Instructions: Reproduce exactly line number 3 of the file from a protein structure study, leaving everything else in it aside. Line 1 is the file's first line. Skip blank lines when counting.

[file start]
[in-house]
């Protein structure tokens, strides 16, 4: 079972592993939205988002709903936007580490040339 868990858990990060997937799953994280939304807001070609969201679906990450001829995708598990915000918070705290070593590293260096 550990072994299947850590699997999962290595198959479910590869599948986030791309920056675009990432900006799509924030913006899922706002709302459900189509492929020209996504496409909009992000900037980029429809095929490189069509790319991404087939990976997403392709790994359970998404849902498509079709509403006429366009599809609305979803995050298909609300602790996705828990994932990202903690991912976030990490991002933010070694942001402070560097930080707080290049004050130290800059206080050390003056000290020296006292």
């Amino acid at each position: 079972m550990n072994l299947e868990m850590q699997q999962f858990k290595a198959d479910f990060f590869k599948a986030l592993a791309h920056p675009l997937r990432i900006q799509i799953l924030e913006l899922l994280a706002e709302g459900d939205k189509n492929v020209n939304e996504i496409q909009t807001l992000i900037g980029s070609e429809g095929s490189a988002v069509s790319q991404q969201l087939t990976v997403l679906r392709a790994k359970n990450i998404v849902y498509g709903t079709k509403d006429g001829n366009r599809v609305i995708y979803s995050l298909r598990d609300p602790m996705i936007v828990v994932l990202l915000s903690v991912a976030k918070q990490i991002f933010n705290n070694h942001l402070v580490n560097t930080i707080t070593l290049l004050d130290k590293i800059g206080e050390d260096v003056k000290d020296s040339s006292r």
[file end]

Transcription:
């Amino acid at each position: 079972m550990n072994l299947e868990m850590q699997q999962f858990k290595a198959d479910f990060f590869k599948a986030l592993a791309h920056p675009l997937r990432i900006q799509i799953l924030e913006l899922l994280a706002e709302g459900d939205k189509n492929v020209n939304e996504i496409q909009t807001l992000i900037g980029s070609e429809g095929s490189a988002v069509s790319q991404q969201l087939t990976v997403l679906r392709a790994k359970n990450i998404v849902y498509g709903t079709k509403d006429g001829n366009r599809v609305i995708y979803s995050l298909r598990d609300p602790m996705i936007v828990v994932l990202l915000s903690v991912a976030k918070q990490i991002f933010n705290n070694h942001l402070v580490n560097t930080i707080t070593l290049l004050d130290k590293i800059g206080e050390d260096v003056k000290d020296s040339s006292r």